Re: Switching g-i from DirectFB to X11 -- general reflections
On Monday 08 February 2010, Cyril Brulebois wrote:
> this is a summary of the needed steps to switch from DirectFB to X11.
> After some time hacking in the wild, I then looked into providing
> (possibly) clean patches for each package, which I've just finished.
Sorry for the delay in replying. Things kept coming up that prevented me
sitting down and writing things up.
I'll split my reply over several mails to hopefully keep any following
discussions more separate. This is the only reply I'll cross-post. My more
detailed replies will be sent only to d-boot; I'll leave it up to Cyril or
Julien to take back things to the X.Org or Gnome lists if they feel it
needs wider discussion. I'll try to provide some background in my replies
for some issues.
Note that anything in my replies is nothing more than my personal current
take on the proposal and patches. As far as I'm concerned everything is
open for discussion. I'm no expert on X.Org or libraries, so please
correct any mistakes.
A small correction on Josselin's original blog post. Losing G-I does *not*
mean losing support for RTL languages. Both Hebrew and Arabic are
supported in the newt frontend, with proper RTL display.
As I've said before I'm very impressed with how the X.Org-bases graphical
installer currently works. Cyril and all others who've contributed to that
deserve huge thanks.
General reflections on DirectFB versus X.Org for D-I
The DirectFB and the X.Org solutions both have positive and negative
The DirectFB implementation has been remarkably stable and reliable for
both Etch and Lenny and there have been no real issues with it on any x86
hardware. But the lack of upstream support, both for directfb itself and
its integration in cairo and gtk, is a real problem and is the direct
cause for the current situation.
We've had excellent help from various people getting DirectFB working for
D-I, but unfortunately the D-I team no longer has (and has never really
had) anyone willing to fill that gap in upstream support.
So what are, from my PoV, the main characteristics of both?
+ relatively simple and lightweight solution
+ requires only a few (additional) source packages to provide udebs
- has proven to be more difficult to port than initially expected (but
that's mostly due to lack of development)
- Debian is only user of cairo and gtk integration
- lack of upstream support is constant threat
+ should be easier to port
+ much better upstream and Debian packaging support
+ much less risk of breakage in integration with cairo and gtk
- heavyweight and complex solution; X.Org is designed for much more
complex tasks and environments than the installer will ever need
- in current implementation means significant size increase of initrd
- explosion of number of source packages that need to build udebs
- possibly greater risk of weird breakages after e.g. X.Org updates
that will need to be investigated and followed up on
- effectively requires a switch to console-setup-udeb which still has
important technical and usability issues for use in D-I
A few quick comments on some of the negative points mentioned for X.Org.
* You may have noted that I mention initrd size and not memory usage as
issue. For me this is a major issue; I'll explain why in a later mail.
* The explosion of the number of udebs is a lesser problem now than it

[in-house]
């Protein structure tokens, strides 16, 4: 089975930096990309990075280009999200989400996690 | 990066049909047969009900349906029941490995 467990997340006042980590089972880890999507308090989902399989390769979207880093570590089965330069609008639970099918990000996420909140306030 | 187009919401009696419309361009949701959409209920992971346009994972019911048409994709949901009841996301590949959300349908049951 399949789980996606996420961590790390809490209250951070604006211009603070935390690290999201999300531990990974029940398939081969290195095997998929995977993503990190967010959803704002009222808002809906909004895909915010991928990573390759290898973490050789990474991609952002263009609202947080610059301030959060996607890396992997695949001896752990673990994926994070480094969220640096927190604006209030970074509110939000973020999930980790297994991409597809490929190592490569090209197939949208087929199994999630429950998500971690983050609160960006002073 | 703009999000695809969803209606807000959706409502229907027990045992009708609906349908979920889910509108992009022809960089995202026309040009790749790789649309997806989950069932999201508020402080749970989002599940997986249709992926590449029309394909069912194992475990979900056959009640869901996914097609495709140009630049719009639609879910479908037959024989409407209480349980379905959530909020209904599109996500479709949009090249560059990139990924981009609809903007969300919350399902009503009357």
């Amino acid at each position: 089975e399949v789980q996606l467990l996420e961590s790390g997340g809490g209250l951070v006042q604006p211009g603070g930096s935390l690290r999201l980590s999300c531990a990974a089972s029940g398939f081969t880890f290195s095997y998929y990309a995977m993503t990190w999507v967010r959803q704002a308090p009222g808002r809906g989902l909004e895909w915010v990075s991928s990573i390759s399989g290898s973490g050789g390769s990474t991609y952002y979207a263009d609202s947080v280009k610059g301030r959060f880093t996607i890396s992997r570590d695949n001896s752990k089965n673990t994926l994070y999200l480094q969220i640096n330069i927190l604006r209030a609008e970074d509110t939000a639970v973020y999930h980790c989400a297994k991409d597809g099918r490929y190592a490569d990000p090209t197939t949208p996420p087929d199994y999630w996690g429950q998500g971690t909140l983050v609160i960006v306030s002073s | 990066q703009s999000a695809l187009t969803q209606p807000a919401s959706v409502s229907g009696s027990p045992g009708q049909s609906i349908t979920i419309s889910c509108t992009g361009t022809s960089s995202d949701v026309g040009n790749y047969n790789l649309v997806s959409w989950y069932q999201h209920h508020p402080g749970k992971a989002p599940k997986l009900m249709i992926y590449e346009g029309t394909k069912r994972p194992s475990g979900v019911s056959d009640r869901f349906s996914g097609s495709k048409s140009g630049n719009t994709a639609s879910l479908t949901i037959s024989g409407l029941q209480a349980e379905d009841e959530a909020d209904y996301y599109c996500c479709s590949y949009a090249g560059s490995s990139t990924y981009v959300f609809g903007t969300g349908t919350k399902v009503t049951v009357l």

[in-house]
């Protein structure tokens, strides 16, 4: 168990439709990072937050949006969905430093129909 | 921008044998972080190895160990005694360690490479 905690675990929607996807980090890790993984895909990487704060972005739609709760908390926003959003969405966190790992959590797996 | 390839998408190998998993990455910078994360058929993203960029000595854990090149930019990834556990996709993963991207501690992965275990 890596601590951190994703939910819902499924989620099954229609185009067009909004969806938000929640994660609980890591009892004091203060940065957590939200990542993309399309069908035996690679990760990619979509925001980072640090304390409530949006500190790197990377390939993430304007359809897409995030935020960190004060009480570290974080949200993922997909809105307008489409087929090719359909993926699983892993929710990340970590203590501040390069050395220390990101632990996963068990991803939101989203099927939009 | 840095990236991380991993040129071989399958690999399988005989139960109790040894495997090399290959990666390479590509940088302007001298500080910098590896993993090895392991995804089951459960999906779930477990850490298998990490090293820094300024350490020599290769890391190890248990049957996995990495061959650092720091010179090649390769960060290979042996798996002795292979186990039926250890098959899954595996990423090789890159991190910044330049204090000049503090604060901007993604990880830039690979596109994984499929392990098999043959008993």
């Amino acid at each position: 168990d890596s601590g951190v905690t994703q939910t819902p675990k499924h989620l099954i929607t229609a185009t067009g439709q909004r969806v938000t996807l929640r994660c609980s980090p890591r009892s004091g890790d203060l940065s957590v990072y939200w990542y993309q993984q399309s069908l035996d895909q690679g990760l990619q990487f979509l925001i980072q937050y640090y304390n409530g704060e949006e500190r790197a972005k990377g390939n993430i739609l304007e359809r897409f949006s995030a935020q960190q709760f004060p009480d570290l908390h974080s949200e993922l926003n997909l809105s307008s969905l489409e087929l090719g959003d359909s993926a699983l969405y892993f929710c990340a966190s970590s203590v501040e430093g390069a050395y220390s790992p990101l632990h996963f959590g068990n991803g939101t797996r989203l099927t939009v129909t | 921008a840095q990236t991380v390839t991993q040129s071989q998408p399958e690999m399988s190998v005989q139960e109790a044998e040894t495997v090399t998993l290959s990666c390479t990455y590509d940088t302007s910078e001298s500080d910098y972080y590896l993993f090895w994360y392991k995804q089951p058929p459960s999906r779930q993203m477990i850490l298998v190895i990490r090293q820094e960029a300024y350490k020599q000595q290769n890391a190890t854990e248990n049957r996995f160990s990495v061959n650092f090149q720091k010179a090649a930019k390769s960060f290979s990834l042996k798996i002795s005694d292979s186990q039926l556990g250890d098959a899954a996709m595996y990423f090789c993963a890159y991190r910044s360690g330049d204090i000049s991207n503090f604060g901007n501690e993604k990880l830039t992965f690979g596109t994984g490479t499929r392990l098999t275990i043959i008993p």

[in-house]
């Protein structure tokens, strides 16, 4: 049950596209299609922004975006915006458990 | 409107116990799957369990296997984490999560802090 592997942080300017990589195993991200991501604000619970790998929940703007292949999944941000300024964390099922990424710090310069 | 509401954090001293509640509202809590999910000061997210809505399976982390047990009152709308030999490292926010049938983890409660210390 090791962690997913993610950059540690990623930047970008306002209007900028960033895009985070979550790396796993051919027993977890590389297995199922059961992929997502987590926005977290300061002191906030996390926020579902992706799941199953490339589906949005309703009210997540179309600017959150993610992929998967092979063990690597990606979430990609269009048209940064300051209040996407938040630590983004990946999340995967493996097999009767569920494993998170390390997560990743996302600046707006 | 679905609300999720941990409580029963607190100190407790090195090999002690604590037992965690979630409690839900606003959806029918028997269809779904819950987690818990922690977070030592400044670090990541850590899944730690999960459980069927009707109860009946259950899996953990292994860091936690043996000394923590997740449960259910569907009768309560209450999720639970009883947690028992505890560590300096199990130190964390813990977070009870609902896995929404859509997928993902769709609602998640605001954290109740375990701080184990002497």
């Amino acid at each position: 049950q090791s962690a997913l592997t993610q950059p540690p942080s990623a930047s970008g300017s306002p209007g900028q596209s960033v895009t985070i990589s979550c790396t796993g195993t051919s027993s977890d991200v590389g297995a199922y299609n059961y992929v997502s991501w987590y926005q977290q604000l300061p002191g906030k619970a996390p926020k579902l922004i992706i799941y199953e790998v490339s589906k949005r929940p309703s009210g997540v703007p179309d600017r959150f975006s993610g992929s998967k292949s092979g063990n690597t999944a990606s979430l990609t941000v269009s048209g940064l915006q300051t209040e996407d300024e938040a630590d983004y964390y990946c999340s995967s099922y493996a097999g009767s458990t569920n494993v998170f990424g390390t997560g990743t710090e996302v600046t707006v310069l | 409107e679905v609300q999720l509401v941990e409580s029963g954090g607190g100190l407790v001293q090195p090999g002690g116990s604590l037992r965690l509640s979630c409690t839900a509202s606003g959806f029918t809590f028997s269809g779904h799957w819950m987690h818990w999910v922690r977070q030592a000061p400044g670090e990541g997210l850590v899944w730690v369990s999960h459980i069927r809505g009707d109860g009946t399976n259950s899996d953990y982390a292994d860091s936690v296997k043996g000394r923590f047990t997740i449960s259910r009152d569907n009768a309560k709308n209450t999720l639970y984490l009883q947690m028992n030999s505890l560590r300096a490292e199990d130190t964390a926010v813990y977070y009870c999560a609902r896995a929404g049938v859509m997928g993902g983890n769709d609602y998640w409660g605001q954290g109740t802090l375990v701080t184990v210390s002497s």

would have been for Lenny. This is due to the fact that we now have
(basic?) support in britney for migration of udebs to testing. However,
it *will* create a heavier workload for both Debian and D-I RM,
especially in the final stages before a new Debian stable release.
I'm very happy that the new X.Org based implementation will continue to use
the framebuffer. Needing to include and support all the various (kernel)
video drivers would IMO have been a disaster.
> - Even if someone steps in to fix some bugs (I heard somebody has
> started to publish some patches recently), it might lead to a
Is that true? Are there patches and do they fix the current breakage ?
Who worked on it? I'd very much like to see his input.
> dependency on a very single person, who might vanish at any
> time. Going the X11 way ensures that we have a few more folks
> working on it on the long run.
Dependency on a single person is a fact of life in various FOSS
(sub)projects. Very often a new person only steps up if there's a real
need. And IIUC the X.Org Debian packaging team currently also has a
manpower problem. But yes, in general it should be a lot better.
My conclusion after the past few weeks is that from a *functional*
perspective there's no real difference between the two. From a *technical*
perspective DirectFB is still the better solution for D-I and if there is
someone willing to work on the issues I'd personally prefer sticking with
DirectFB, at least for Squeeze . But from a *practical* perspective, a
switch to X.Org is probably unavoidable in the long run, and necessary now
if the DirectFB breakage is not fixed very soon.
I also think that once we do switch to X.Org there is little reason to keep
DirectFB support for the installer. It is broken now and I doubt anybody
will put any effort in it when it's no longer used. Better to remove the
libdirectfb related udeb from the archive and clean up the source code.
For my more detailed replies, please see the d-boot list.
 Note there's also still #543590; I've no idea what the status of
directfb 1.4 is and if that still could go ahead for Squeeze if the udeb
 Main consideration is the release planning. There's still significant
work needed for the switch. Time that would possibly be better spent on
polishing X.Org, fixing RC issues, testing migrations and updating